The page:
Researchers have developed a smart balaclava which warms oxygen before it’s inhaled to reduce the risk of athletes contracting chest infections in winter.
Nottingham Trent University and German advanced knitting machine manufacturer Stoll GmBH created a prototype to help runners and skiers who can be exposed to increased risk of infections when exercising in the cold.
The technology centres on a knitted patch of electric-conductive yarn over the nose and mouth which emits heat when charged with an electric current.
It is connected to a knitted power socket at the back of the balaclava which contains a plus and minus pole to connect a rechargeable cell battery.
Electricity cannot be felt by the wearer as the current is so low. But when the battery is inserted, the power comes on and the area around the nose and mouth warms up.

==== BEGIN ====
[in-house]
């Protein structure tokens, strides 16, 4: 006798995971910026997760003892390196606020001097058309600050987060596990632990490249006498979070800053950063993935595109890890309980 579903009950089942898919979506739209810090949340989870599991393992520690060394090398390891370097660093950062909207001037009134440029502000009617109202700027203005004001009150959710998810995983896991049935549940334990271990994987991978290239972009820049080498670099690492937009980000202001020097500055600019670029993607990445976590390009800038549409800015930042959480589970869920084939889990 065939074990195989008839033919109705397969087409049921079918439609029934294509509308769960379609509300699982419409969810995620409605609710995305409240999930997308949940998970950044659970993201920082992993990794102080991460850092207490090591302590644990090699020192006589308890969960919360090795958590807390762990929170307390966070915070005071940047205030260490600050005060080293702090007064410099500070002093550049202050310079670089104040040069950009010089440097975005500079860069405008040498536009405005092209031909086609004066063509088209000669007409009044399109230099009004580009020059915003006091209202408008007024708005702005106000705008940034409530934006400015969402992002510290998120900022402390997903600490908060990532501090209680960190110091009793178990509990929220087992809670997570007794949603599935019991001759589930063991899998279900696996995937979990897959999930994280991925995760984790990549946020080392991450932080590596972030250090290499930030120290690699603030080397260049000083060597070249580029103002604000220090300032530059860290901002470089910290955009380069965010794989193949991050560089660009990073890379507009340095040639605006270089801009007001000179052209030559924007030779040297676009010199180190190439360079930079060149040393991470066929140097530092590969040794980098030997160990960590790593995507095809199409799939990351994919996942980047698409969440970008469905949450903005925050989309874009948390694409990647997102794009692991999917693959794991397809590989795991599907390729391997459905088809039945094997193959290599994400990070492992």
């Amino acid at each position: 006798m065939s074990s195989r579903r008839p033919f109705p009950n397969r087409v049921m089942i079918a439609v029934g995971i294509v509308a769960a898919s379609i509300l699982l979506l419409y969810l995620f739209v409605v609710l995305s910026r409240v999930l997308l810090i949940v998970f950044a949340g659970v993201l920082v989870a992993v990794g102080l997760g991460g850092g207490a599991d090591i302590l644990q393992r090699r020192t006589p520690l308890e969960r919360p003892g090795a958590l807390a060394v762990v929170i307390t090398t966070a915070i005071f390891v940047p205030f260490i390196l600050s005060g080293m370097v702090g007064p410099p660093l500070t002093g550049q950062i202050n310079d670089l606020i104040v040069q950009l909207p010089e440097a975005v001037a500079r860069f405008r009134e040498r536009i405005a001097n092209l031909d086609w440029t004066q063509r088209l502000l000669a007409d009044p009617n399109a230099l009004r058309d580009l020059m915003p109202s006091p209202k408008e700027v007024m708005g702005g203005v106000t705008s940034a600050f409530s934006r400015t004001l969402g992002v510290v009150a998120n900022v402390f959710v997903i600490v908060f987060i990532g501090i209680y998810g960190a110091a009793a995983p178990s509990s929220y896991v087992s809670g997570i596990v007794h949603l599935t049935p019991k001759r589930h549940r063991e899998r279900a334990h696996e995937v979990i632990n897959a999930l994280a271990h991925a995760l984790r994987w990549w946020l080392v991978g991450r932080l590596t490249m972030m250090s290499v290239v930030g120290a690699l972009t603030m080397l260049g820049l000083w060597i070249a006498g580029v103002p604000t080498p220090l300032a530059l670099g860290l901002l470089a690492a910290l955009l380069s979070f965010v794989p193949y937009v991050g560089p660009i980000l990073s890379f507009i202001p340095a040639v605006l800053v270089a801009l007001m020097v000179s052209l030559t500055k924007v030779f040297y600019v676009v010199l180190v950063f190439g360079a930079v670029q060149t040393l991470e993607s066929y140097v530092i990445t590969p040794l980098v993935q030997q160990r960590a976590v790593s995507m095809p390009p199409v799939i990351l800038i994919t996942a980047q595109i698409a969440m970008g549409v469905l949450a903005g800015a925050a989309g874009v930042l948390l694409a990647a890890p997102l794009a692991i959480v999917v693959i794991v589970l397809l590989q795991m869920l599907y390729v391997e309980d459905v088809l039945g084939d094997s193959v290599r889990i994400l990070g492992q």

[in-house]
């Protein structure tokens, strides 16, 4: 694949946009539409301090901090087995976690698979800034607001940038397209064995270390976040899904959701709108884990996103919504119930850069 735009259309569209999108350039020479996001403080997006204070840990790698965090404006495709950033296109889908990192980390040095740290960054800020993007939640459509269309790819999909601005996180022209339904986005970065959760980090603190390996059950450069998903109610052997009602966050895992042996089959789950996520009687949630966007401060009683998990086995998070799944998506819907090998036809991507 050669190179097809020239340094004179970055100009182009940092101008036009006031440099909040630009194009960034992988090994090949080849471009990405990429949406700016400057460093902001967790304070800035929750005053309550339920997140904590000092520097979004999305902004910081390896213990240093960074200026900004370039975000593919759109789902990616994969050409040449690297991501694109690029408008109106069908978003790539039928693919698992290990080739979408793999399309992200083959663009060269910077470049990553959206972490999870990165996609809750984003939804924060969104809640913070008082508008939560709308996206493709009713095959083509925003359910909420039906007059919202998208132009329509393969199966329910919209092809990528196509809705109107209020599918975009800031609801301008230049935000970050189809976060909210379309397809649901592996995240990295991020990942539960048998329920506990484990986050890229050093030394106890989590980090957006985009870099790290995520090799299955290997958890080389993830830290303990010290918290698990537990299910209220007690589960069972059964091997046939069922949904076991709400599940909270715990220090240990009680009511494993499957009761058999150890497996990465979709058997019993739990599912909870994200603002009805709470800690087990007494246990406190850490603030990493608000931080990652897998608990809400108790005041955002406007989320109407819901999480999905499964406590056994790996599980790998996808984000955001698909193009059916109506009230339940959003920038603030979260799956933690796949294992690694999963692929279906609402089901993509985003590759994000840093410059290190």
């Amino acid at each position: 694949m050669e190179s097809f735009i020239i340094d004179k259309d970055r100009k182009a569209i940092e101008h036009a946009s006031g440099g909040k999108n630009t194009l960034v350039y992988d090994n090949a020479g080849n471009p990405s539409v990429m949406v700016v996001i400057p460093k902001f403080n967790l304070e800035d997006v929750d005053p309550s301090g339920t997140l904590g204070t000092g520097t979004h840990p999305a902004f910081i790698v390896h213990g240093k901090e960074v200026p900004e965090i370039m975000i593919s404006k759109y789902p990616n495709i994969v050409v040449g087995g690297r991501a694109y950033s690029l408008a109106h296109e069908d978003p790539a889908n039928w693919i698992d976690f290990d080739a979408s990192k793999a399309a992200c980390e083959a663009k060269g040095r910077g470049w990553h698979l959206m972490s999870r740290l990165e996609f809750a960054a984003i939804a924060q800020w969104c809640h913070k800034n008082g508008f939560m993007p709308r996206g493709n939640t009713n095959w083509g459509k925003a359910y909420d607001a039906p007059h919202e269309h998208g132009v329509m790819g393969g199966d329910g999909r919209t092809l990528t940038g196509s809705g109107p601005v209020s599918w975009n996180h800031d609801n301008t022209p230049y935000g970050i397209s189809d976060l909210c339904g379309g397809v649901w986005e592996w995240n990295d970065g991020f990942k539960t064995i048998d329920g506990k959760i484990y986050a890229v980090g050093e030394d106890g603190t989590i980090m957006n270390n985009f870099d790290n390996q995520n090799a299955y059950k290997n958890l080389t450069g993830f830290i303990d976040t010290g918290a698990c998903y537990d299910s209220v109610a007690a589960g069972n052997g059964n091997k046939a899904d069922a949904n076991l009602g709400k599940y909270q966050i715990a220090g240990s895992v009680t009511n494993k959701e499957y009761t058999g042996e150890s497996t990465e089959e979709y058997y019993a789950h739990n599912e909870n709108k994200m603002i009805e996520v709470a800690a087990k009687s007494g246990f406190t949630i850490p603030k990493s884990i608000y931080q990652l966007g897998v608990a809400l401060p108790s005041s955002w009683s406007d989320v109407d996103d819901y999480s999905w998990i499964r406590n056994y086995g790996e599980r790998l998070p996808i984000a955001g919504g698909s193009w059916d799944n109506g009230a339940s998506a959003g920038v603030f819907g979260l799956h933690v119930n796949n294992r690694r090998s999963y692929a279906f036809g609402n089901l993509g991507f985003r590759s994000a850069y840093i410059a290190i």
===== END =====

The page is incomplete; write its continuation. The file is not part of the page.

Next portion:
Professor Tilak Dias, leader of the Advanced Textiles Research Group at Nottingham Trent University’s School of Art & Design, said: “This balaclava is the tip of the iceberg of what can be achieved through collaborative research into smart textiles.
“By using electric-conductive yarns which are so tiny that they cannot be felt by human skin, we’re able to provide a consistent level of warmth to a piece of clothing so that a runner only breathes in warm air.
“It’s good example of how smart textiles can be used to improve people’s lives. With the application of heated textiles, we can help reduce the risk of athletes contracting illnesses related to cold weather.”
The mask is fully washable and behaves like any other fabric. It features 3D-knitted pre-shape qualities for a more comfortable fit. Reflective stripes are included for passive visibility.
It is one of a number of sports garments which Stoll have created to illustrate the potential of its machines.
As part of the collaboration, Carlos Oliveira, of the university’s Advanced Textiles Research Group, spent two weeks with Stoll in Germany working on the project.
Joerg Hartmann, Head of Fashion & Technology at Stoll, said: “The balaclava has won the Outdoor Industry Award in Gold 2016. This is the proof that the communication across disciplines, industry and research, enhances the degree of innovation.”